The first simplification I make is to only consider the first quadrant of the ball with radius R. By symmetry s(R) = 4 s_{\textrm{quad 1}}(R) and similarly for b(R) = 4 b_{\textrm{quad 1}}(R), where s_{\textrm{quad 1}} and b_{\textrm{quad 1}} are the functions s and b restricted to the first quadrant. For the rest of this solution I only work with the first quadrant. Let B_R = \{(x, y) \in \textbf{R}^2 : x^2 + y^2 \le R^2, x \ge 0, y \ge 0\}. The area of B_R is \pi R^2/4 so as a first approximation b(R) \approx \pi R^2/4.

After some thought the best way to count the number of unit cubes in s(R) is to imagine tracing out the curve y = R\sin(\theta), \textrm{ } x = R\cos(\theta) as \theta goes from 0 to \pi/2. Let c be the number of unit cubes the curve has been traced through. Initially c = 0. As we trace out the curve, every time y \in \textbf{N} we add 1 to c since the curve has entered a new unit square, similarly if x \in \textbf{N}, 1 is added to c. If y and x are both integers then only 1 should be added to c (this happens very rarely so I mostly ignore this case).

For a small example let R = 2. Then x goes from 2 to 0, so x \in \textbf{N} 3 times, similarly y goes from 0 to 2 so y \in \textbf{N} 3 times.

This gives us an initial count of 6 for s(2) but we need to handle the corner cases.

The corner cases are (x = 0, y = 2) and (x = 2, y = 0). Note that x = 0, y = 2 means both x and y are integers so that square was counted twice instead of once, also don’t forget that the square was counted when the curve entered it. So we need to subtract two from 3 + 3 giving 3 + 3 – 2. Also when x = 2, y = 0 this square is again counted twice so we need to subtract 1 from 3 + 3 – 2 giving 3 + 3 – 3 = 3 Thus s(2) = 3.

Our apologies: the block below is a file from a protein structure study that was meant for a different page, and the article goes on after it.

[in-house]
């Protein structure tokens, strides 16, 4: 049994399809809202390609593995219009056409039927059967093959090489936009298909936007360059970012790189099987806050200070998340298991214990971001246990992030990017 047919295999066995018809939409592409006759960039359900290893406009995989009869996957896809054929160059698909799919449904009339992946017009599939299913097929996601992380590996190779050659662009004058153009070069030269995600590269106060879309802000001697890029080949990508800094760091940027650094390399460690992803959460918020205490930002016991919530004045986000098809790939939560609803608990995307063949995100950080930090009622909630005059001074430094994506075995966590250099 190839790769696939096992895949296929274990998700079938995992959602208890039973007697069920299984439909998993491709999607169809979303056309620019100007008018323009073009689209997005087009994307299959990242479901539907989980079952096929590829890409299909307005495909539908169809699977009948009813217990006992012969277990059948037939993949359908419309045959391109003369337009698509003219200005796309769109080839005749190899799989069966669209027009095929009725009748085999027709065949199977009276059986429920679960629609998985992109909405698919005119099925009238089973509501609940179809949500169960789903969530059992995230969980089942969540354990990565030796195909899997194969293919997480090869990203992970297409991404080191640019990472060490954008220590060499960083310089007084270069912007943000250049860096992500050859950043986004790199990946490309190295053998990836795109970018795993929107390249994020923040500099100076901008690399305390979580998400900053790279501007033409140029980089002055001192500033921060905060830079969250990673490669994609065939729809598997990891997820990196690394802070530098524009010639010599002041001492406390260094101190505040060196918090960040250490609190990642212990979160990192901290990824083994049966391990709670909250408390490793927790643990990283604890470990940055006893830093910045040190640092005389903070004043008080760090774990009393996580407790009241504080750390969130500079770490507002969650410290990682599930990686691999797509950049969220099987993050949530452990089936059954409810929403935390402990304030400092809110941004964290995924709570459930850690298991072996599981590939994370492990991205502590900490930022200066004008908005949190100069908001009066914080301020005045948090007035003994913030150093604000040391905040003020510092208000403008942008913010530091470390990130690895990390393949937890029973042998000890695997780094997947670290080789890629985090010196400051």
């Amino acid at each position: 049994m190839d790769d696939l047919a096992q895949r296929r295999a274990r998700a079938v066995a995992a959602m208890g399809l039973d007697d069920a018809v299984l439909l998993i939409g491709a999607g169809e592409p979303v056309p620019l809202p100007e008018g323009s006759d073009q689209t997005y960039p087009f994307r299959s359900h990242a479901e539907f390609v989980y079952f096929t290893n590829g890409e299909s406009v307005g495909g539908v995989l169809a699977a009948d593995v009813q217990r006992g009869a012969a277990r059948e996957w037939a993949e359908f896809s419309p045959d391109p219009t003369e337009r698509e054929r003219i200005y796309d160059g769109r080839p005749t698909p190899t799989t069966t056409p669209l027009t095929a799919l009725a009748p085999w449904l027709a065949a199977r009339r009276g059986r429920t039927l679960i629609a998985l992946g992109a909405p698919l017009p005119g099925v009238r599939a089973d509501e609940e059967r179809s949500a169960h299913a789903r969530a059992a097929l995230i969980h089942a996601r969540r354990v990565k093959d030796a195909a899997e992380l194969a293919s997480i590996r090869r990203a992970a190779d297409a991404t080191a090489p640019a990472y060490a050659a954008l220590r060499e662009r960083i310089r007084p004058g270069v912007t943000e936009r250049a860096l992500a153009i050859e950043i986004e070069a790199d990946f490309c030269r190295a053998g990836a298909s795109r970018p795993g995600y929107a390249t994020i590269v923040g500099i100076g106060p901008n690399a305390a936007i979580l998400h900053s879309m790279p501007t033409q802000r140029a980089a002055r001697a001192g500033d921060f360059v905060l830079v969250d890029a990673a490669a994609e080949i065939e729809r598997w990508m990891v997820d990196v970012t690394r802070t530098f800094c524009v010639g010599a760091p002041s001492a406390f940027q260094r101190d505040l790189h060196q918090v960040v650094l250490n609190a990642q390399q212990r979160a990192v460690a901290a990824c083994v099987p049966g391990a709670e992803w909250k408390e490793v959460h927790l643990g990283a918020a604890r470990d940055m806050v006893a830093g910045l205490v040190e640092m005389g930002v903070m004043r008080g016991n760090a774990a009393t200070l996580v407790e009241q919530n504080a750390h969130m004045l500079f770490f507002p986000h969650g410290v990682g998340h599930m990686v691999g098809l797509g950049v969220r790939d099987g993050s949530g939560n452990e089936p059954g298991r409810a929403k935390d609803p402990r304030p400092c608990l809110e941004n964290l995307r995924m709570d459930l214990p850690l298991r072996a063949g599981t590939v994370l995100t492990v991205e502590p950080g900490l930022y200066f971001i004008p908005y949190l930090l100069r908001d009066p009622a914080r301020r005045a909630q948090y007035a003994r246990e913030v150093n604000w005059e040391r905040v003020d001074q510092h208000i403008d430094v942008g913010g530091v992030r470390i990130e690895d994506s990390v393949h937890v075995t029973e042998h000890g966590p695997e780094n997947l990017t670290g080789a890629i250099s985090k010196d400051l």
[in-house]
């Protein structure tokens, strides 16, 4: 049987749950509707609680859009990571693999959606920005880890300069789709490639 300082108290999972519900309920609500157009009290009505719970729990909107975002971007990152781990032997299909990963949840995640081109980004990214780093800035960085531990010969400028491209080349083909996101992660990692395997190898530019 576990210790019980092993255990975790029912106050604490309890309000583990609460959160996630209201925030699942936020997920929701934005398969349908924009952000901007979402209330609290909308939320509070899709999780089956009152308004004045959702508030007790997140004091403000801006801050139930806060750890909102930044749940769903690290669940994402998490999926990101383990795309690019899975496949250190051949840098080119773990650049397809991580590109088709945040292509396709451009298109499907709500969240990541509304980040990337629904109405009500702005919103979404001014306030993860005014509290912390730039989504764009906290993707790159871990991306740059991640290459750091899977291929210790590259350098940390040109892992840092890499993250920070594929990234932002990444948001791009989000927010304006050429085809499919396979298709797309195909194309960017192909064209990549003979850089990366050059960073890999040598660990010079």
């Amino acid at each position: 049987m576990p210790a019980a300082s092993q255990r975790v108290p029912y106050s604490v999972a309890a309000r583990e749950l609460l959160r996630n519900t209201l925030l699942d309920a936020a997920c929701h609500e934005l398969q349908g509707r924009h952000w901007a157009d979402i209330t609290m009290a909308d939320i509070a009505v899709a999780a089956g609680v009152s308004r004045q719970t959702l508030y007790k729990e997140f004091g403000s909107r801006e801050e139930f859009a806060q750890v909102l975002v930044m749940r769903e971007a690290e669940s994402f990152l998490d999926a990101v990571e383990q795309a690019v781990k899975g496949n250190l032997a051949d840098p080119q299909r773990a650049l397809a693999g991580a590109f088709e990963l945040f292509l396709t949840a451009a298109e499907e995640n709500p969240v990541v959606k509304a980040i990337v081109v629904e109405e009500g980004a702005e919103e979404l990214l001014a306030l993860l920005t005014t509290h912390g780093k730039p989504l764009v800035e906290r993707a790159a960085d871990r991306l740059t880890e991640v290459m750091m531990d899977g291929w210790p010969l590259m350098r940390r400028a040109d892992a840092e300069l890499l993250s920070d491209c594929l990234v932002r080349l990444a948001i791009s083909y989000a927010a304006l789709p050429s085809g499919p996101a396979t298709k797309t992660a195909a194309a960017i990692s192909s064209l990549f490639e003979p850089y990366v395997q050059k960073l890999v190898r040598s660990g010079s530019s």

Example 2: R = 4, x goes from 4 to 0 and y goes from 0 to 4 so we have 5 + 5 – 3 (remember the corner cases) = 7.

From the above derivations s(R) = 2R - 3. To a first approximation the formula for s(R) in m dimensions is mR.

To calculate b(R) first note that if the packing of B_R was perfect than b(R) would be \pi R^2/4. It’s not a perfect packing so b(R) is greater than \pi R^2/4. To calculate how much more we first note that all the unit cubes used in counting s(R) have on average half their area in B_R and half their area outside B_R (remember we’re taking the limit to large R, so the result follows from symmetry).

There are 2R - 3 of these unit cubes that are only half in B_R. So they cover an area of R – 3/2 inside B_R so b(R) must be \pi R^2/4 - R + 3/2 (the part of B_R covered by unit cubes that are completely contained in B_R) + 2R – 3 (the unit cubes that are part-in and part-out) = \pi R^2/4 + R - 3/2.

To summarize:

s(R) = 2R - 3, \textrm{ } b(R) = \pi R^2/4 + R - 3/2,

c(R) = b(R) - s(R) = \pi R^2/4 - R + 3/2.

Now that we’ve worked out b(R), s(R), and c(R) the answers are:

(a) 0 and 8/\pi.

(b) m, higher dimensions follow the same methods of calculations.

(c) 1.

(d) Hehe, I haven’t tried this part maybe in a future post. My instinct is that the limits are identical.